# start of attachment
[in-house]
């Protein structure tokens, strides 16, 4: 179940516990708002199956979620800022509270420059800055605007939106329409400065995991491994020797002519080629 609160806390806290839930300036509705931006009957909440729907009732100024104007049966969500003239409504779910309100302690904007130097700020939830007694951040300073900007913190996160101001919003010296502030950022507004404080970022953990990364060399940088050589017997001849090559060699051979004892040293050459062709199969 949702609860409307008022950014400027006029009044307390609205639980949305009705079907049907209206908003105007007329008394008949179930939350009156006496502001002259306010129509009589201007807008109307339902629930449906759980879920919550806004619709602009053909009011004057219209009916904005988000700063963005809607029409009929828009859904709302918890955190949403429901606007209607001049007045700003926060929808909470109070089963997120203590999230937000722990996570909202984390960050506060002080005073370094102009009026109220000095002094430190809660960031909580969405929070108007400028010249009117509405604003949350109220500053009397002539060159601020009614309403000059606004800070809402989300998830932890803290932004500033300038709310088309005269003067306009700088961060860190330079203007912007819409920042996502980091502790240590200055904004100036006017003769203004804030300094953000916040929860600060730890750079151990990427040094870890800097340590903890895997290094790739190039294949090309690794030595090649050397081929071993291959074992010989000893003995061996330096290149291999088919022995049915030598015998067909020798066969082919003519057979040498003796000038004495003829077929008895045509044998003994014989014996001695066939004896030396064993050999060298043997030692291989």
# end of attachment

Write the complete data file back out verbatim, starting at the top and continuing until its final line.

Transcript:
[in-house]
């Protein structure tokens, strides 16, 4: 179940516990708002199956979620800022509270420059800055605007939106329409400065995991491994020797002519080629 609160806390806290839930300036509705931006009957909440729907009732100024104007049966969500003239409504779910309100302690904007130097700020939830007694951040300073900007913190996160101001919003010296502030950022507004404080970022953990990364060399940088050589017997001849090559060699051979004892040293050459062709199969 949702609860409307008022950014400027006029009044307390609205639980949305009705079907049907209206908003105007007329008394008949179930939350009156006496502001002259306010129509009589201007807008109307339902629930449906759980879920919550806004619709602009053909009011004057219209009916904005988000700063963005809607029409009929828009859904709302918890955190949403429901606007209607001049007045700003926060929808909470109070089963997120203590999230937000722990996570909202984390960050506060002080005073370094102009009026109220000095002094430190809660960031909580969405929070108007400028010249009117509405604003949350109220500053009397002539060159601020009614309403000059606004800070809402989300998830932890803290932004500033300038709310088309005269003067306009700088961060860190330079203007912007819409920042996502980091502790240590200055904004100036006017003769203004804030300094953000916040929860600060730890750079151990990427040094870890800097340590903890895997290094790739190039294949090309690794030595090649050397081929071993291959074992010989000893003995061996330096290149291999088919022995049915030598015998067909020798066969082919003519057979040498003796000038004495003829077929008895045509044998003994014989014996001695066939004896030396064993050999060298043997030692291989």